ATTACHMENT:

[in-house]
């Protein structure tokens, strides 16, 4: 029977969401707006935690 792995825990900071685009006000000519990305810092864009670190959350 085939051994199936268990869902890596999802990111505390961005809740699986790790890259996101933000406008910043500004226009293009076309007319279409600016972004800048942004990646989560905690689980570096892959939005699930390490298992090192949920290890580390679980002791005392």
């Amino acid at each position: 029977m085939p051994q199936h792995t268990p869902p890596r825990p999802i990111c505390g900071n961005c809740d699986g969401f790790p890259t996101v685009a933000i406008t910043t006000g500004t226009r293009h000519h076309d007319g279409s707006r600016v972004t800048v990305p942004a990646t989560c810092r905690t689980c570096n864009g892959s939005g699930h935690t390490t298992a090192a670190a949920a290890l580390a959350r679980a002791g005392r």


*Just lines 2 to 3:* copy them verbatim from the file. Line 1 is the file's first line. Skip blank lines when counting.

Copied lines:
């Protein structure tokens, strides 16, 4: 029977969401707006935690 792995825990900071685009006000000519990305810092864009670190959350 085939051994199936268990869902890596999802990111505390961005809740699986790790890259996101933000406008910043500004226009293009076309007319279409600016972004800048942004990646989560905690689980570096892959939005699930390490298992090192949920290890580390679980002791005392």
């Amino acid at each position: 029977m085939p051994q199936h792995t268990p869902p890596r825990p999802i990111c505390g900071n961005c809740d699986g969401f790790p890259t996101v685009a933000i406008t910043t006000g500004t226009r293009h000519h076309d007319g279409s707006r600016v972004t800048v990305p942004a990646t989560c810092r905690t689980c570096n864009g892959s939005g699930h935690t390490t298992a090192a670190a949920a290890l580390a959350r679980a002791g005392r």